The next week I found very difficult as I was still spotting a bit and couldn’t accept that something else wasn’t going to happen. I felt like a spinning coin and I didn’t know which side I would land on – constantly in limbo. I became obsessive about everything – I have to take progesterone and levothyroxine for my thyroid at the moment so I would check and recheck the packets to reassure myself I had taken the right dose that day. Every twinge and pain meant I thought the worst and I spent forever examining the tissue paper in the loo after I wiped. Every time I let myself imagine a positive outcome, my brain dragged me back into this perpetual state of negativity. 

As the bleeding subsided, I relaxed a minuscule amount and tried to tell myself that I couldn’t change the outcome so thinking positively would be the better option. Then we all came down with a sickness bug and I had a day of not being able to keep anything down. I worried that this would affect the tablets I was taking so more fretting followed, but I was able to text the midwife and get her advice, and she told me not to worry about missing a dose. 

My last scan was on Friday and everything was well. I was still an emotional wreck (I cried at the end music to Steve Wright in the Afternoon as we were driving up). We saw the heartbeat flickering away and the baby flipping itself over and over. ‘You don’t need us anymore,’ the team then said, but I’ll be keeping in touch as part of the trial and can always call them with any worries. 

I’ve shared my news with friends, family and colleagues I’ve talked to and this has helped me get through these past weeks too as I’ve felt I had space to be worried and a bit insular without people wondering what was up. I’ve also had my husband to bring me back to earth every now and then. The other day I said ‘I’ve noticed my face has got furrier during my pregnancy, I think that’s a thing.’ He said ‘I wasn’t going to say anything but I wondered why I kept thinking of peaches – you could do something about that you know, you could shave your face…’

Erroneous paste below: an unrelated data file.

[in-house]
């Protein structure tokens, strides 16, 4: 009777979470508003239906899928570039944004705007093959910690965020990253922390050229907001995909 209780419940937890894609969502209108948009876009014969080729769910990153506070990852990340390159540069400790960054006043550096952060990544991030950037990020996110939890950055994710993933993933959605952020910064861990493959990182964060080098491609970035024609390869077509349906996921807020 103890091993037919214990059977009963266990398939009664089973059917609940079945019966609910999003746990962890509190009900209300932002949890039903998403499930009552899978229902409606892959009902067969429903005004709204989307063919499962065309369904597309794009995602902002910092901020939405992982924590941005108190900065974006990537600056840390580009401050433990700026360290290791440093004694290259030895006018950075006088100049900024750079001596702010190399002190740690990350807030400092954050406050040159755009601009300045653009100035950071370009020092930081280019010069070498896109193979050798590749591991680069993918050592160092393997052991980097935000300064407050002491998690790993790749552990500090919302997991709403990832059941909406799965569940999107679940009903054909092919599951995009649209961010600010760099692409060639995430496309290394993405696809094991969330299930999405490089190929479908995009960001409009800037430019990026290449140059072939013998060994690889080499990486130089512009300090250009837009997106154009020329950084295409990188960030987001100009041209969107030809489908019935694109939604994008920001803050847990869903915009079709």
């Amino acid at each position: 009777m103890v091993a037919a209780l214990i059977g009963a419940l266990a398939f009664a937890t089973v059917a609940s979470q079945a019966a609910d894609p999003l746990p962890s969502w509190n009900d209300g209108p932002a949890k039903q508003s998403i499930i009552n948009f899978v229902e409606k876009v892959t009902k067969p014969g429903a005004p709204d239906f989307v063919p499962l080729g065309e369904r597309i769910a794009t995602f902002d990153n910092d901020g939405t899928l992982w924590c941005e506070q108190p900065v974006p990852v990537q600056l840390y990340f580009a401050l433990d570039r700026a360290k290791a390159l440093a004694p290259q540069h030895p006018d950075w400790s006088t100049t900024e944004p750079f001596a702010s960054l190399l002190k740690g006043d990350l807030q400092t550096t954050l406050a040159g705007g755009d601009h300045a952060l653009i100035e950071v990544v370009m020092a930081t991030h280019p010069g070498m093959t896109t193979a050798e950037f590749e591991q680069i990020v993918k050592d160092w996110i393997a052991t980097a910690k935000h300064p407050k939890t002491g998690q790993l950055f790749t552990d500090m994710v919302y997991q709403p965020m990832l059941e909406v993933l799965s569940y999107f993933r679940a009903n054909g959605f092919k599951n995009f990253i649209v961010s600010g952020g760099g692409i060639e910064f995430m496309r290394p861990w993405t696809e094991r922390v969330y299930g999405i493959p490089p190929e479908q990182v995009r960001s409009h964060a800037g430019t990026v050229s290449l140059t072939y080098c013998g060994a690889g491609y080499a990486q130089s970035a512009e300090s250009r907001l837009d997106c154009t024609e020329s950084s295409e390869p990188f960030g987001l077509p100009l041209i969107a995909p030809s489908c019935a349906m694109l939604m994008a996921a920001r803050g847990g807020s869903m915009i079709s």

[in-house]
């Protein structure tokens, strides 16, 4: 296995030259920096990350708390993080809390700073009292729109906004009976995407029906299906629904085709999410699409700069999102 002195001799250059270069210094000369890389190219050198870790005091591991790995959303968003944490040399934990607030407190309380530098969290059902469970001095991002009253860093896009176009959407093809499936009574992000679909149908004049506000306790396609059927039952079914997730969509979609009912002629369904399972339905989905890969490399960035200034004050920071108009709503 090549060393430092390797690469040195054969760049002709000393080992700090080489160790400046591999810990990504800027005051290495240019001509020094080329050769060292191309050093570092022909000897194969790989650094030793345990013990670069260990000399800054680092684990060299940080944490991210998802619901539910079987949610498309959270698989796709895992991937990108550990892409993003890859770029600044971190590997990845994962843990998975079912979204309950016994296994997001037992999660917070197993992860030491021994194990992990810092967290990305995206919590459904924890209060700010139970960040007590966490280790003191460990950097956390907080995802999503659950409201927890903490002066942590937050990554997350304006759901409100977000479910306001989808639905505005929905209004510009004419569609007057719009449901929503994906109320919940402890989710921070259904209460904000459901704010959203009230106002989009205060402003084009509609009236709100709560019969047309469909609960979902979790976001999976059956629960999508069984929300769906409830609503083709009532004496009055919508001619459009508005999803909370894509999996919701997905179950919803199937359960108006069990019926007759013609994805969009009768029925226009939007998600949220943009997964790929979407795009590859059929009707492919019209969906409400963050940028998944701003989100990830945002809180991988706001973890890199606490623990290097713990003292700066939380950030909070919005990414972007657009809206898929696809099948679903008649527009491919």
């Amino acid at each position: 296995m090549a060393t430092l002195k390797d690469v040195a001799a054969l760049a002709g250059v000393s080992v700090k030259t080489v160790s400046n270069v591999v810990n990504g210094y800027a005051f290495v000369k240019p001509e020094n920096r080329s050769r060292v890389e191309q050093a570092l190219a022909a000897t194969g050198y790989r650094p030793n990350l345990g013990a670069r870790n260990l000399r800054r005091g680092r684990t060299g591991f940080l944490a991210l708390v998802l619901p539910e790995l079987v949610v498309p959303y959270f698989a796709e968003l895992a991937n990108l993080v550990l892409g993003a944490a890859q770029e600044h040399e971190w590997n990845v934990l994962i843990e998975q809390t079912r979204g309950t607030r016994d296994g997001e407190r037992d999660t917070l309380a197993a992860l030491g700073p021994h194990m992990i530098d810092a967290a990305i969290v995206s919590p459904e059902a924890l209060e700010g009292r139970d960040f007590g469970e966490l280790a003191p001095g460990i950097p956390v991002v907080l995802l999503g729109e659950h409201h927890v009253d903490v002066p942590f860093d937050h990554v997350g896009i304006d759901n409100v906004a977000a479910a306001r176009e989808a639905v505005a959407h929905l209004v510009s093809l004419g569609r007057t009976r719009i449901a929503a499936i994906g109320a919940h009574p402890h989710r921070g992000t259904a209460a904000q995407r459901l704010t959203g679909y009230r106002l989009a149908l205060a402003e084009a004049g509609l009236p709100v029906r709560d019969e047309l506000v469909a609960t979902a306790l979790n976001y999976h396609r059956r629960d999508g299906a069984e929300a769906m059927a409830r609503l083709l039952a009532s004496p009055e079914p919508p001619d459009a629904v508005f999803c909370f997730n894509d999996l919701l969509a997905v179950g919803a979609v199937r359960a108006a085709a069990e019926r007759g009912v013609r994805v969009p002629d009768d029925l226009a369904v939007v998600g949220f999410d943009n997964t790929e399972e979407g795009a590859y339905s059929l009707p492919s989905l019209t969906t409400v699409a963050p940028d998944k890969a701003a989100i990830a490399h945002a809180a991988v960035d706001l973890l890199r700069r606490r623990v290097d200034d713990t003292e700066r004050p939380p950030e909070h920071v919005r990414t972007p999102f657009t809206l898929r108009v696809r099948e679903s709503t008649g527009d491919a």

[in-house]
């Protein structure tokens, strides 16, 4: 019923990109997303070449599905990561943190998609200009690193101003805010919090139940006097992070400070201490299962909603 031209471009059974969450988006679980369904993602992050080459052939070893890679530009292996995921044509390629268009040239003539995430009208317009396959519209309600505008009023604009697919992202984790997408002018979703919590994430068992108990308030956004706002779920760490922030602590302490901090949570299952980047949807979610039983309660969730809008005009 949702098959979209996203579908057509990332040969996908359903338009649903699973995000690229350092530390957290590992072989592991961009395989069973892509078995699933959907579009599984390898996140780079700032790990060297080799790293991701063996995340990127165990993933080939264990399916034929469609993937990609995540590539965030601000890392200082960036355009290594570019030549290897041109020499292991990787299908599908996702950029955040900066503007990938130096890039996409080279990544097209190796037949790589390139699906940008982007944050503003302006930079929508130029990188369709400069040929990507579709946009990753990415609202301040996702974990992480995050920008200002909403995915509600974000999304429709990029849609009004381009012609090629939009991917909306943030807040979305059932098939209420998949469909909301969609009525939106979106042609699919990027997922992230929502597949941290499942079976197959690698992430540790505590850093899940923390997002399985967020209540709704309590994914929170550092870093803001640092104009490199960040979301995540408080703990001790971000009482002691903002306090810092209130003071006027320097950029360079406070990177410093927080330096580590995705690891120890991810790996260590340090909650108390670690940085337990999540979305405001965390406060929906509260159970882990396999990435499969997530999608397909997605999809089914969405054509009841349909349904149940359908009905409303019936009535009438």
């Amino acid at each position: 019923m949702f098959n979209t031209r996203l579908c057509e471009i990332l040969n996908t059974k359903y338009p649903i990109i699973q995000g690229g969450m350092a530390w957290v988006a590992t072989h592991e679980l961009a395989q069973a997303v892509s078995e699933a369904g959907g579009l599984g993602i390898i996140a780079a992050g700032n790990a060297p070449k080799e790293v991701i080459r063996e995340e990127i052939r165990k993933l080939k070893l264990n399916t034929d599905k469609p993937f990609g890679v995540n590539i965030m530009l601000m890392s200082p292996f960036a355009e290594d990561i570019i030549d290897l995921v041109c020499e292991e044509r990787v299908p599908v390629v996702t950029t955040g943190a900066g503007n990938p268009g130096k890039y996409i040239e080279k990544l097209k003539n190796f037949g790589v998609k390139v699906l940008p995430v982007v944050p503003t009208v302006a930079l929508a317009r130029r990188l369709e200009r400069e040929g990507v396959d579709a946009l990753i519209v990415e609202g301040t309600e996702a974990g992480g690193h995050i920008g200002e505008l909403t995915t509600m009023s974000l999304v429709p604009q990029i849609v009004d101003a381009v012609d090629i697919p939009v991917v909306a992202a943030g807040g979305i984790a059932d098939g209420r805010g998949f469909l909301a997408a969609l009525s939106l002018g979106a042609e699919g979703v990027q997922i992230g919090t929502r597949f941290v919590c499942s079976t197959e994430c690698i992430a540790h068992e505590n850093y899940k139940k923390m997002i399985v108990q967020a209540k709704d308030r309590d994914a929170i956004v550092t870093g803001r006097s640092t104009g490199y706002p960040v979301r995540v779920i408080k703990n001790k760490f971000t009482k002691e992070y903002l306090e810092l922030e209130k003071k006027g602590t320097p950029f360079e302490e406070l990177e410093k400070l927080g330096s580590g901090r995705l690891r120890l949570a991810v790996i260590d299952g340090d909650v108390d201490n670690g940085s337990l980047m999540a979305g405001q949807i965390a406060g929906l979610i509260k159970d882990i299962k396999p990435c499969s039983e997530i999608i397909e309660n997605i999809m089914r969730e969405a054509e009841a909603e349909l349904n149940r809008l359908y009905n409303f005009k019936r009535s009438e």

I’m now just over 11 weeks according to my last scan and the support I have received from the team in Coventry has been amazing. I would have been even more of a mess without it, and they have been patient and understanding the whole way through, never making me feel like I am being silly or wasting their time. I wish that this was an experience that more women were able to have in early pregnancy.

I have my first midwife appointment locally today and then my dating scan in a couple of weeks. In the meantime, I am taking each day at a time and I know that, whatever happens, I have plenty of people around me who will get me through.

Image from Pixabay

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4 thoughts on “Keep on keeping on

  1. Just wanted to say that I’m so lad you were so well looked after – early pregnancy is so lonely but to know you have somewhere there but help some of the anxieties take over. I really hope things continue to progress well and you have excellent local care also. Xxx

    Liked by 1 person